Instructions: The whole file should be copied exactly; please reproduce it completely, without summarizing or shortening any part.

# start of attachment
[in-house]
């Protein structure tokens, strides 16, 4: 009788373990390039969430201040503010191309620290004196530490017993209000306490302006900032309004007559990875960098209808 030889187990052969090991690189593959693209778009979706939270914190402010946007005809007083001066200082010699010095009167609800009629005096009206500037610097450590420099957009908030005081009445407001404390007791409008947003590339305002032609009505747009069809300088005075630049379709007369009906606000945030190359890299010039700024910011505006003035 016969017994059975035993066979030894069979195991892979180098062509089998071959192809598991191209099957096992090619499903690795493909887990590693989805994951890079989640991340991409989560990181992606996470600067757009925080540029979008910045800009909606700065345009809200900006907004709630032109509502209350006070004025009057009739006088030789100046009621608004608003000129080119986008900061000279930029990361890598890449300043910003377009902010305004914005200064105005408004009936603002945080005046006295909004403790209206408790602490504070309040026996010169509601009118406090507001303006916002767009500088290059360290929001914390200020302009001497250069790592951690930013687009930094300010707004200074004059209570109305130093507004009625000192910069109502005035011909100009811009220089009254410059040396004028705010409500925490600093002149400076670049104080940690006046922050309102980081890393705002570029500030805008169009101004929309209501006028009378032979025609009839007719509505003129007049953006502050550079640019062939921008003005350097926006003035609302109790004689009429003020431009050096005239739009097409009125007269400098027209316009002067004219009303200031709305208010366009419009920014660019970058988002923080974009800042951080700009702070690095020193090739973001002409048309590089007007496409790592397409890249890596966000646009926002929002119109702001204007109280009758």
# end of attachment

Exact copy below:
[in-house]
């Protein structure tokens, strides 16, 4: 009788373990390039969430201040503010191309620290004196530490017993209000306490302006900032309004007559990875960098209808 030889187990052969090991690189593959693209778009979706939270914190402010946007005809007083001066200082010699010095009167609800009629005096009206500037610097450590420099957009908030005081009445407001404390007791409008947003590339305002032609009505747009069809300088005075630049379709007369009906606000945030190359890299010039700024910011505006003035 016969017994059975035993066979030894069979195991892979180098062509089998071959192809598991191209099957096992090619499903690795493909887990590693989805994951890079989640991340991409989560990181992606996470600067757009925080540029979008910045800009909606700065345009809200900006907004709630032109509502209350006070004025009057009739006088030789100046009621608004608003000129080119986008900061000279930029990361890598890449300043910003377009902010305004914005200064105005408004009936603002945080005046006295909004403790209206408790602490504070309040026996010169509601009118406090507001303006916002767009500088290059360290929001914390200020302009001497250069790592951690930013687009930094300010707004200074004059209570109305130093507004009625000192910069109502005035011909100009811009220089009254410059040396004028705010409500925490600093002149400076670049104080940690006046922050309102980081890393705002570029500030805008169009101004929309209501006028009378032979025609009839007719509505003129007049953006502050550079640019062939921008003005350097926006003035609302109790004689009429003020431009050096005239739009097409009125007269400098027209316009002067004219009303200031709305208010366009419009920014660019970058988002923080974009800042951080700009702070690095020193090739973001002409048309590089007007496409790592397409890249890596966000646009926002929002119109702001204007109280009758």